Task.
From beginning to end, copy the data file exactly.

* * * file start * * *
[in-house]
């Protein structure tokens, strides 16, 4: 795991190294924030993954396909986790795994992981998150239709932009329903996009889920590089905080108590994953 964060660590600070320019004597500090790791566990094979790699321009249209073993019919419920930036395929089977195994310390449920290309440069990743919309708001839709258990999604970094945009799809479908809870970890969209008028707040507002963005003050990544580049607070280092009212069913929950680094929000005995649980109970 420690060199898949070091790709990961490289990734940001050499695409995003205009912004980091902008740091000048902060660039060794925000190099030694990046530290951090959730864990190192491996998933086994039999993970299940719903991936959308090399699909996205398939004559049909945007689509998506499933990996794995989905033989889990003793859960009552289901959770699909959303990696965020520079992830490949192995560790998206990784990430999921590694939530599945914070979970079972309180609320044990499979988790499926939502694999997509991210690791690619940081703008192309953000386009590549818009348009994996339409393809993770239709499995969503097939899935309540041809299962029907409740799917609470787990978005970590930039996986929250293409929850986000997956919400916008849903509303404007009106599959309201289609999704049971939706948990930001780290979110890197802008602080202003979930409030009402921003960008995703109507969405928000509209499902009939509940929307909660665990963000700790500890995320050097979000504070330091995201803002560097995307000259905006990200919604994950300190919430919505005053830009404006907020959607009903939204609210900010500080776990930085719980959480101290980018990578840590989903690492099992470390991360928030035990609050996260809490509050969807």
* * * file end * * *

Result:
[in-house]
């Protein structure tokens, strides 16, 4: 795991190294924030993954396909986790795994992981998150239709932009329903996009889920590089905080108590994953 964060660590600070320019004597500090790791566990094979790699321009249209073993019919419920930036395929089977195994310390449920290309440069990743919309708001839709258990999604970094945009799809479908809870970890969209008028707040507002963005003050990544580049607070280092009212069913929950680094929000005995649980109970 420690060199898949070091790709990961490289990734940001050499695409995003205009912004980091902008740091000048902060660039060794925000190099030694990046530290951090959730864990190192491996998933086994039999993970299940719903991936959308090399699909996205398939004559049909945007689509998506499933990996794995989905033989889990003793859960009552289901959770699909959303990696965020520079992830490949192995560790998206990784990430999921590694939530599945914070979970079972309180609320044990499979988790499926939502694999997509991210690791690619940081703008192309953000386009590549818009348009994996339409393809993770239709499995969503097939899935309540041809299962029907409740799917609470787990978005970590930039996986929250293409929850986000997956919400916008849903509303404007009106599959309201289609999704049971939706948990930001780290979110890197802008602080202003979930409030009402921003960008995703109507969405928000509209499902009939509940929307909660665990963000700790500890995320050097979000504070330091995201803002560097995307000259905006990200919604994950300190919430919505005053830009404006907020959607009903939204609210900010500080776990930085719980959480101290980018990578840590989903690492099992470390991360928030035990609050996260809490509050969807």